NIPS Proceedingsβ

Understanding variable importances in forests of randomized trees

Part of: Advances in Neural Information Processing Systems 26 (NIPS 2013)

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Conference Event Type: Spotlight

Abstract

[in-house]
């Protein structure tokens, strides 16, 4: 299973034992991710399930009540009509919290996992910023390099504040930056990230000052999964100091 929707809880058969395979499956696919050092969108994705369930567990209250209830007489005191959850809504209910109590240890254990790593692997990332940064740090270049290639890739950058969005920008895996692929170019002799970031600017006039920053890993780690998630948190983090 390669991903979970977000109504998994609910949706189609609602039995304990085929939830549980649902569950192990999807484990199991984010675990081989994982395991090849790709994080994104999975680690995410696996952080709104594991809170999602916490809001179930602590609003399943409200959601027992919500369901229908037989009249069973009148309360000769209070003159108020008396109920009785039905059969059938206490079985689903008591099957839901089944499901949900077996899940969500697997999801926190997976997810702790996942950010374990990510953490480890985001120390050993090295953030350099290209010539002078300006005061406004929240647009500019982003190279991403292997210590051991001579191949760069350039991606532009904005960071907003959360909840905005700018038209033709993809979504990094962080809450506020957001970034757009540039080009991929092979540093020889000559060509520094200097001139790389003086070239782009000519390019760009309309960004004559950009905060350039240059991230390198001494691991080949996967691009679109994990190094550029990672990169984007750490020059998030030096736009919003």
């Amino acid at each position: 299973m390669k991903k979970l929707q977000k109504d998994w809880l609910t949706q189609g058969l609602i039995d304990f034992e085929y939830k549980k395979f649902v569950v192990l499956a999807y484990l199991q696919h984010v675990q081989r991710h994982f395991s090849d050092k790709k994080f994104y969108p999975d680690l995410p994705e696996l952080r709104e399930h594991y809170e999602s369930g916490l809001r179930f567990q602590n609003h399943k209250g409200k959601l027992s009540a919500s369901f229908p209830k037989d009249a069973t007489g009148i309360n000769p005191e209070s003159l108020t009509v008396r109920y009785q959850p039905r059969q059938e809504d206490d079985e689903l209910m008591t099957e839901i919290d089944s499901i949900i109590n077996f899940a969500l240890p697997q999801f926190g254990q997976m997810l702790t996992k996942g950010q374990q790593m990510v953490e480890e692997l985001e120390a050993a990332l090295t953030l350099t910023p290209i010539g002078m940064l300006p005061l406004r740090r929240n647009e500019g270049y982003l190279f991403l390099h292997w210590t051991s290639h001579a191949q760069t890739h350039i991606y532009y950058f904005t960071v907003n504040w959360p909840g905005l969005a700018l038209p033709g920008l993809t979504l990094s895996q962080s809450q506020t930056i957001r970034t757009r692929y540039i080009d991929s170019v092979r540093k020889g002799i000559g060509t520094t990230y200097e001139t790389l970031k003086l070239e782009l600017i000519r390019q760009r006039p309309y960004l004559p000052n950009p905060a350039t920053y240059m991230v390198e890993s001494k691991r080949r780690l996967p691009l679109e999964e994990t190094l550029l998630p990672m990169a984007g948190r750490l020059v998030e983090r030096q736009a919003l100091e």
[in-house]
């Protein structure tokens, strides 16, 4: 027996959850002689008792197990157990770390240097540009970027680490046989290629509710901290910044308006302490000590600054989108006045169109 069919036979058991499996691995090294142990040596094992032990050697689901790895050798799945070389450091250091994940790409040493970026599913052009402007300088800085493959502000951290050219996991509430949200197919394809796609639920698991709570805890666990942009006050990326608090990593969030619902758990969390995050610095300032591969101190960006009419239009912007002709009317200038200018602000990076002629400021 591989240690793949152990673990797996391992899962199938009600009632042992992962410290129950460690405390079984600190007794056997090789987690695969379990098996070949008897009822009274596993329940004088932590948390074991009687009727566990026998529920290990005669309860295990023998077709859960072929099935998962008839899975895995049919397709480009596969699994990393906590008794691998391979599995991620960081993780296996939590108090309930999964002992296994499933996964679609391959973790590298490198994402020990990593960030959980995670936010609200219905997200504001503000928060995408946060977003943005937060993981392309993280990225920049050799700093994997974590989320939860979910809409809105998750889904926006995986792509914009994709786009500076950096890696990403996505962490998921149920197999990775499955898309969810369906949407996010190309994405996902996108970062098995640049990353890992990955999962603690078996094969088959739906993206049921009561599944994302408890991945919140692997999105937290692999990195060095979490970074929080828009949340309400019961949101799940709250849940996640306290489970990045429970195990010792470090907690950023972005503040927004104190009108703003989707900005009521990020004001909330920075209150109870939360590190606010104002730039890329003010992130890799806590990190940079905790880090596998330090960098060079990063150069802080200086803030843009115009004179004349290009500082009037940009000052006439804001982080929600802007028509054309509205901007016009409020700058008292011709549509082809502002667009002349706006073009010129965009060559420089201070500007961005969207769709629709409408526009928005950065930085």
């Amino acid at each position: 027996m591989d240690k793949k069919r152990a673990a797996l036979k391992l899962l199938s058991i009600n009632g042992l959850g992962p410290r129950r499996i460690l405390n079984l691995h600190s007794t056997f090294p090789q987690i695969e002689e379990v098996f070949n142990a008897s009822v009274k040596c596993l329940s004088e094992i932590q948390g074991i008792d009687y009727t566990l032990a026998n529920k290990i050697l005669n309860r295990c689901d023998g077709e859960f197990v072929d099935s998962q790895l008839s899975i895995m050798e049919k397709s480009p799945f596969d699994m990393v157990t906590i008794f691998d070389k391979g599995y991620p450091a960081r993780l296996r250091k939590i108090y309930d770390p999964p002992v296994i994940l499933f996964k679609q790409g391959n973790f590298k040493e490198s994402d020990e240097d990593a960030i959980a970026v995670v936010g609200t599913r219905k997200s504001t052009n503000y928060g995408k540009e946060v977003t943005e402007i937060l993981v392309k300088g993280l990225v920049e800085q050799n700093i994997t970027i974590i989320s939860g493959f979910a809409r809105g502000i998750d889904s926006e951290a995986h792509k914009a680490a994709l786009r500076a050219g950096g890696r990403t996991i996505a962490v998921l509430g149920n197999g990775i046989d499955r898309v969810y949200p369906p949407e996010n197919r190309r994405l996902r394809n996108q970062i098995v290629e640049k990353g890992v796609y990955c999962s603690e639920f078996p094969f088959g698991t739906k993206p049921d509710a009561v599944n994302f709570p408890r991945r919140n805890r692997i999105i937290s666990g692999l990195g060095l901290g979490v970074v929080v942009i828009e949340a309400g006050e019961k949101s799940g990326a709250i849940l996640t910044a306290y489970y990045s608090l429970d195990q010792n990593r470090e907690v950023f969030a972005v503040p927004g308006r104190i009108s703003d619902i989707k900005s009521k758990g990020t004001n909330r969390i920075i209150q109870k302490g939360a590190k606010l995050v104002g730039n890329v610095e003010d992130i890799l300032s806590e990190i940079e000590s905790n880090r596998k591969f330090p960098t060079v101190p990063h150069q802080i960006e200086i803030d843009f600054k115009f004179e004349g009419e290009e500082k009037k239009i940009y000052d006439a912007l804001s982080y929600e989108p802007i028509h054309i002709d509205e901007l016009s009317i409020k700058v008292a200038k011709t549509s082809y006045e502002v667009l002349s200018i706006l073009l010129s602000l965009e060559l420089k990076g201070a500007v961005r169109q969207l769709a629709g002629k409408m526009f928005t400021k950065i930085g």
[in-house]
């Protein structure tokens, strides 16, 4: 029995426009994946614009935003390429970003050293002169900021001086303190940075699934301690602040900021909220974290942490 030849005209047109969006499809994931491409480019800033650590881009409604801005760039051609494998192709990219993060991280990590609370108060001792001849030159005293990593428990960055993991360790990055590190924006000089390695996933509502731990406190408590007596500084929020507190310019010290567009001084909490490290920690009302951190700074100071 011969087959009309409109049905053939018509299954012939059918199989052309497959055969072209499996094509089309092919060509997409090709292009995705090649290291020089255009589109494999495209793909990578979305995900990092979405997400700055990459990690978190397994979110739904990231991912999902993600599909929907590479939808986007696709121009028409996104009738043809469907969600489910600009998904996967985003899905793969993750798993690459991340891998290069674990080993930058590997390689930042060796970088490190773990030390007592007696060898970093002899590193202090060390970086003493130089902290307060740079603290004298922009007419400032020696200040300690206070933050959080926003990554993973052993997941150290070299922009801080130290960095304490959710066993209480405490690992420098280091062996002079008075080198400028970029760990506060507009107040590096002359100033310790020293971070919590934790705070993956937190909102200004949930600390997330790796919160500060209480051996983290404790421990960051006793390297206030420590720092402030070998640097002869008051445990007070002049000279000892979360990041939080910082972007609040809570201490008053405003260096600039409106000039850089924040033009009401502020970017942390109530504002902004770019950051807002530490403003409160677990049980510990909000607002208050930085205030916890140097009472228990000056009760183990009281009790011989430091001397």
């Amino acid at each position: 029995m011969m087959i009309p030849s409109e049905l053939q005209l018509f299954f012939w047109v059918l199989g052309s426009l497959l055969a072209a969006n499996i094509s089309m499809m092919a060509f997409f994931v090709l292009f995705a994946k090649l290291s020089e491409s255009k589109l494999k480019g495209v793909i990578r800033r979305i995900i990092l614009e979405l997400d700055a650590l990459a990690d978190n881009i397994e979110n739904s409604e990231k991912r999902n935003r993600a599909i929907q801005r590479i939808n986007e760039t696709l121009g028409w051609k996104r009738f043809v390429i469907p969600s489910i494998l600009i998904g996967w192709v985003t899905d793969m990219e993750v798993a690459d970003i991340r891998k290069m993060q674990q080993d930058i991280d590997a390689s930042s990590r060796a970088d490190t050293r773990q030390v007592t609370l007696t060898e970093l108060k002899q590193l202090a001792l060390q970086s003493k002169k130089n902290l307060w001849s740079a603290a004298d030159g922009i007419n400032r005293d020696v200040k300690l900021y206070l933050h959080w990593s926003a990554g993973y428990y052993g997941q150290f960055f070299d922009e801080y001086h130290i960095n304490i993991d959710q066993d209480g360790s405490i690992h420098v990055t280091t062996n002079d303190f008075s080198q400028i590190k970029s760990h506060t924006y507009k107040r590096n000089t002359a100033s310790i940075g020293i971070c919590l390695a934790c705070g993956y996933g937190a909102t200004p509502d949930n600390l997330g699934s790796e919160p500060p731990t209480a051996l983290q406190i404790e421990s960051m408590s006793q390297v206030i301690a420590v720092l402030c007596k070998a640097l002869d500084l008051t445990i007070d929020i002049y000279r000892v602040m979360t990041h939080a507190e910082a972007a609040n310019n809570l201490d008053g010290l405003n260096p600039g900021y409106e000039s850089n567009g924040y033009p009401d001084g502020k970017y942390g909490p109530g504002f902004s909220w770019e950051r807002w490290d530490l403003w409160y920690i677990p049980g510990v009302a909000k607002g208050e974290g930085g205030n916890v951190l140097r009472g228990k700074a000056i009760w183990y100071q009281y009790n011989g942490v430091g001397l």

Despite growing interest and practical use in various scientific areas, variable importances derived from tree-based ensemble methods are not well understood from a theoretical point of view. In this work we characterize the Mean Decrease Impurity (MDI) variable importances as measured by an ensemble of totally randomized trees in asymptotic sample and ensemble size conditions. We derive a three-level decomposition of the information jointly provided by all input variables about the output in terms of i) the MDI importance of each input variable, ii) the degree of interaction of a given input variable with the other input variables, iii) the different interaction terms of a given degree. We then show that this MDI importance of a variable is equal to zero if and only if the variable is irrelevant and that the MDI importance of a relevant variable is invariant with respect to the removal or the addition of irrelevant variables. We illustrate these properties on a simple example and discuss how they may change in the case of non-totally randomized trees such as Random Forests and Extra-Trees.